Early cowboys often worked far out in the “lawless” western territories of the United States. As a means of survival, they developed their own rules or code of ethics to live by, based on principles such as honesty, courage and loyalty. Although unwritten, this cowboy code was understood by every man; those who violated its tenants did so at their peril. Over the years, even with the decline of the traditional cowboy of the wild west, the principles of the cowboy code continue to be a foundation of the western lifestyle.
The complex and often nuanced rules that governed the behavior of cowboys in the old west have been written down in various forms over the years; rules such as – never ride another man’s horse; always drink your whisky with your gun hand to show your friendly intentions, never look back over your shoulder when you ride away from someone. Jim Owens, in his book Cowboy Ethics: What Wall Street Can Learn from the Code of the West, probably best distilled the code down to these ten basic principles:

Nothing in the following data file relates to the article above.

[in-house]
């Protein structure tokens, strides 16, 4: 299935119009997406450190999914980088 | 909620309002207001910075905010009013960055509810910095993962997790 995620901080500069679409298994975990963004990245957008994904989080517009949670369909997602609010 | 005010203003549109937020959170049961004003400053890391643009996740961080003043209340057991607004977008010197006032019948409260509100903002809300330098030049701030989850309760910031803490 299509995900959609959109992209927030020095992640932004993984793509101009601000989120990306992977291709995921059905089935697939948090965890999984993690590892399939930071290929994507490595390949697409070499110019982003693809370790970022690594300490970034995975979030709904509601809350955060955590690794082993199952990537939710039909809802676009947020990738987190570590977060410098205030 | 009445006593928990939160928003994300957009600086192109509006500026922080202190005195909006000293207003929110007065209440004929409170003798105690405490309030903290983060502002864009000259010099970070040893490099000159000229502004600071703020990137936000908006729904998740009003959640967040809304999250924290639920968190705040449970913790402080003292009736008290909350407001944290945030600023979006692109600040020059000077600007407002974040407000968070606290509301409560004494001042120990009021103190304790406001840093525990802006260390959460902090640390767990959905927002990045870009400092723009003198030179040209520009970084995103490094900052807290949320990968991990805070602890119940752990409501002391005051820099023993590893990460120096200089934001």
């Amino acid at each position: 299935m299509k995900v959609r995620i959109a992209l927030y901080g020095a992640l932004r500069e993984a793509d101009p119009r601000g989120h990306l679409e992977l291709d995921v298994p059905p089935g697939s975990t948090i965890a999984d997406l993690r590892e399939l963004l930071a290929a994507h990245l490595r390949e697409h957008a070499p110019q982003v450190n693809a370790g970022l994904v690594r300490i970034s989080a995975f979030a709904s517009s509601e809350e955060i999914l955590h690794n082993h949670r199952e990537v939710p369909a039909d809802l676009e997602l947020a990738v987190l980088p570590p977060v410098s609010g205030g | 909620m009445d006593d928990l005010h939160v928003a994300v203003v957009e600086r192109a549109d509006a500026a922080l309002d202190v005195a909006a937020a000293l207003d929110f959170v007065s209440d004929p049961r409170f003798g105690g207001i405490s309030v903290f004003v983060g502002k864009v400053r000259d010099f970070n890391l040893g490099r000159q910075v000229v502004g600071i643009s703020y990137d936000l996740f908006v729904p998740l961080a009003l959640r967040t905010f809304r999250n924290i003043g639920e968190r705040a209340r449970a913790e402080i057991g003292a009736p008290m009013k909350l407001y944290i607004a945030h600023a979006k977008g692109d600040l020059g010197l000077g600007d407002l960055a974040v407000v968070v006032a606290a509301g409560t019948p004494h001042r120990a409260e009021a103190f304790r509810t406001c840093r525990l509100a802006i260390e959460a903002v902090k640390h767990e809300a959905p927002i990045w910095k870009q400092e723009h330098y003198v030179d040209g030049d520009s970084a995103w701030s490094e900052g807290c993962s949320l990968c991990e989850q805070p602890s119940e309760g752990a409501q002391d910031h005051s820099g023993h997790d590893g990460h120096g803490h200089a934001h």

Ten Principles of Cowboy Ethics:
The loyalty, trustworthiness, and integrity of the American cowboy is a legacy that endures today and, regardless of your profession, continues to be an inspiration and a standard to live by.